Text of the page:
Read About Naseem
Naseem Jamnia is a non-binary writer, Gryffindor, and former scientist from Chicago. After spending eight years working on rodent models of psychiatric and related disorders, they left their PhD program to pursue social justice activism in writing. They still think there is a serious need for science writers who know what they're talking about, and are considering jumping in. You can find out more about them at www.naseemwrites.com, or by joining the Tuesday Telegrams, their newsletter, at www.tinyletter.com/naseem.
When I was a teaching assistant, I met over and over with students to talk about their goals. I wanted them to really think about what they wanted, and why, and not to do something because someone else told them so. Following your passions sounds corny, but is life-saving.
That’s why I ultimately left STEAM to just follow the a—art.
I’ve wanted to be a neuroscientist since I was in seventh grade. My brother has classical autism, and all I ever wanted to do was understand how our brains were different. Well, that, and become a famous author with a gazillion books to help other people.
My path was typical for a long time, although I missed the warning signs that I would one day leave. I didn’t have a real science class until I left my Montessori grade school. My best—and favorite—class through high school was English. It was in college, too. But I checked off the boxes that would move me towards a career as a scientist: I was a top student in my high school, receiving great scores on my International Baccalaureate exams and, therefore, my diploma, which helped grant me admission to the University of Chicago. After working in two different labs and doing enough work for a paper, I did a master’s program at DePaul University. My work there, creating a novel model of concussions that literally can change the field, got me my first real job, and all of that eventually led me to the PhD program in neuroscience at the University of Pennsylvania.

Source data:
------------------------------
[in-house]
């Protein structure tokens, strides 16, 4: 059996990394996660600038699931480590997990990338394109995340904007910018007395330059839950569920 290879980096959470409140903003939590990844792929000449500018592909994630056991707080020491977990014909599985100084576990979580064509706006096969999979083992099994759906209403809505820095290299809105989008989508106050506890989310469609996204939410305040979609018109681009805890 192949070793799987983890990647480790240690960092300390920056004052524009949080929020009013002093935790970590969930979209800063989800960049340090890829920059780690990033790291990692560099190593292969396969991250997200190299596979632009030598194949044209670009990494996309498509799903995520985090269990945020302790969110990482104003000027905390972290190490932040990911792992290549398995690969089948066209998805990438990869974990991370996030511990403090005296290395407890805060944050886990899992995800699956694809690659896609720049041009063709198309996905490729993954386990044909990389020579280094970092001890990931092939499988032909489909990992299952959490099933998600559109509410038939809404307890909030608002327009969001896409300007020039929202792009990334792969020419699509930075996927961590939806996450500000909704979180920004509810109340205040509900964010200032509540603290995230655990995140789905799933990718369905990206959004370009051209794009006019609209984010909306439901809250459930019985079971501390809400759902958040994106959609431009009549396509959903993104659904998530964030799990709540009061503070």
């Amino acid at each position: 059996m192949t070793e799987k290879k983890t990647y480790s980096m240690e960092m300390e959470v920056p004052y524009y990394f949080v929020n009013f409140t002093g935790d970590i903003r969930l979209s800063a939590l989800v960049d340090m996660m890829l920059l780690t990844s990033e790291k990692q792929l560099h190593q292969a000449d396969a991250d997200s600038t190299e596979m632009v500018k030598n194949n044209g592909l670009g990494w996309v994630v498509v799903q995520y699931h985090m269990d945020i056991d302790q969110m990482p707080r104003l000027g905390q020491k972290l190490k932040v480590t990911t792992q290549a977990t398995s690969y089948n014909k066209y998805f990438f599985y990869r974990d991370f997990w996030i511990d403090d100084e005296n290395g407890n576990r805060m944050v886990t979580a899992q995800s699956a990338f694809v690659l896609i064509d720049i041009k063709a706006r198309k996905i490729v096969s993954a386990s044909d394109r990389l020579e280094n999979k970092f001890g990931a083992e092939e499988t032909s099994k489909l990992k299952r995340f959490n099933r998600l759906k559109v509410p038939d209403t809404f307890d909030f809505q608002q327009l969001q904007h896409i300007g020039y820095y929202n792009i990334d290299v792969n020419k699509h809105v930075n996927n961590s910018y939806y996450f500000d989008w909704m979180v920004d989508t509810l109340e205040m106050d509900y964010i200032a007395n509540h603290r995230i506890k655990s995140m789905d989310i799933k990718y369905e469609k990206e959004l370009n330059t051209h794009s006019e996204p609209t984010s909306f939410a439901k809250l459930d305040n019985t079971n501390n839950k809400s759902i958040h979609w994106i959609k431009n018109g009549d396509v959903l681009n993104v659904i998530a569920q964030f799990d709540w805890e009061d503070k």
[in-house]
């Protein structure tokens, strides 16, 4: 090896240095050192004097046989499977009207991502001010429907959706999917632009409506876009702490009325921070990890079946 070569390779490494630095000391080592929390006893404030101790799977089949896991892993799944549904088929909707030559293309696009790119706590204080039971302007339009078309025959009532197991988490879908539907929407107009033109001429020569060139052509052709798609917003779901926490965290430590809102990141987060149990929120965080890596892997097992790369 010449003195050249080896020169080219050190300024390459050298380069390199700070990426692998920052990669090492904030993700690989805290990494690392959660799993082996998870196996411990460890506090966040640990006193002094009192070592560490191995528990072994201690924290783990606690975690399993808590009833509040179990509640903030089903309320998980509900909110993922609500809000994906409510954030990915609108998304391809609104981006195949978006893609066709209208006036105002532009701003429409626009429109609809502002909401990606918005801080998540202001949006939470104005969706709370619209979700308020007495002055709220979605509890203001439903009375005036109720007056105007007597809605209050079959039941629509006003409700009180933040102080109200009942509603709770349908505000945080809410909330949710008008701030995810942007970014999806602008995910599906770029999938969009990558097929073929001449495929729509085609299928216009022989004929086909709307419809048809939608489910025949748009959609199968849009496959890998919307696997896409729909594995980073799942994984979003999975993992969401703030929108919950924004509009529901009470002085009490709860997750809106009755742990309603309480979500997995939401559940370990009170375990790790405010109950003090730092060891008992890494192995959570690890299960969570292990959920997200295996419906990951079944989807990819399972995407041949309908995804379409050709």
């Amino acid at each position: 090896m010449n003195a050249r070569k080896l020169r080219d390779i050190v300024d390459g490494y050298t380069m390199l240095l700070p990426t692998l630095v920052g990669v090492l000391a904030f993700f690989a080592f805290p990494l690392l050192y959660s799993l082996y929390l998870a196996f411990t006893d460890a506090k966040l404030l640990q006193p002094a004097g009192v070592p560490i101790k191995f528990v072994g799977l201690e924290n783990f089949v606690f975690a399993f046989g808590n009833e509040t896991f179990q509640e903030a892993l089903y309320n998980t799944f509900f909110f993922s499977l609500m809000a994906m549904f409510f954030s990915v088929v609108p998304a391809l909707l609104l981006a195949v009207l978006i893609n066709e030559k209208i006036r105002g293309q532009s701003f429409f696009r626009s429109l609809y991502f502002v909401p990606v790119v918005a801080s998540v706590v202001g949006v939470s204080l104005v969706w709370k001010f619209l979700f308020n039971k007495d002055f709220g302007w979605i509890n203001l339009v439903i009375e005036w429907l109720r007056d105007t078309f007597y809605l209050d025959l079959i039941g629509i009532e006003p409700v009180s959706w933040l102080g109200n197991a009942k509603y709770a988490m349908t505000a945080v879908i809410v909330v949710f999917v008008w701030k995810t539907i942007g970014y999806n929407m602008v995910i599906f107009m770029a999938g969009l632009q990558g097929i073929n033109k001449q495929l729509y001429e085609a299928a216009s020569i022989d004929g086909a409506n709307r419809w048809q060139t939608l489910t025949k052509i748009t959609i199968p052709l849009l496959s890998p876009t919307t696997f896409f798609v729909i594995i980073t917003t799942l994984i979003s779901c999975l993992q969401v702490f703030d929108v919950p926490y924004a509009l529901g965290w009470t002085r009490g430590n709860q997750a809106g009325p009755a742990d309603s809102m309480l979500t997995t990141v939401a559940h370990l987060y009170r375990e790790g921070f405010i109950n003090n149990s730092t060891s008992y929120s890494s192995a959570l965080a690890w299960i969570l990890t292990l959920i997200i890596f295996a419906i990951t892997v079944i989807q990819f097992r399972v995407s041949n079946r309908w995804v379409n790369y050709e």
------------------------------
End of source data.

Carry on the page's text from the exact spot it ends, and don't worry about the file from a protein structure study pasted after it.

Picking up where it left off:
I was in Philadelphia for one semester before I left, this past December. And while I’m technically on a medical leave of absence, the truth is, I already know I’m not going back.
Don’t get me wrong; if I were to stay in a STEAM PhD program, it would be at Penn. And even though it’s been hard, I am so proud of my accomplishments, from the experimental failures to my Ivy League acceptance. But there are hard realities that I face: the number of people like me—Muslim, Middle Eastern, mentally ill, non-binary trans but designated female at birth—are rare enough, but they’re impossible to find in the sciences. It seems like a small thing, but it’s hard to believe you can succeed when you don’t see people share your identities in your field.
Ultimately, it boils down to what makes you happy. Last February, in the middle of my experiments, I realized that I was deeply unhappy with my work. It wasn’t the topic, but the very idea of doing research and focusing on esoteric questions. Research is important, and I did find it interesting enough, but I no longer wanted to be the one in the lab coat. I no longer felt the importance of what I did. I went into science to have an impact on society, and I felt far away from it. Instead, as I began publishing my essays, my lifelong dream of becoming an author didn’t seem so far away.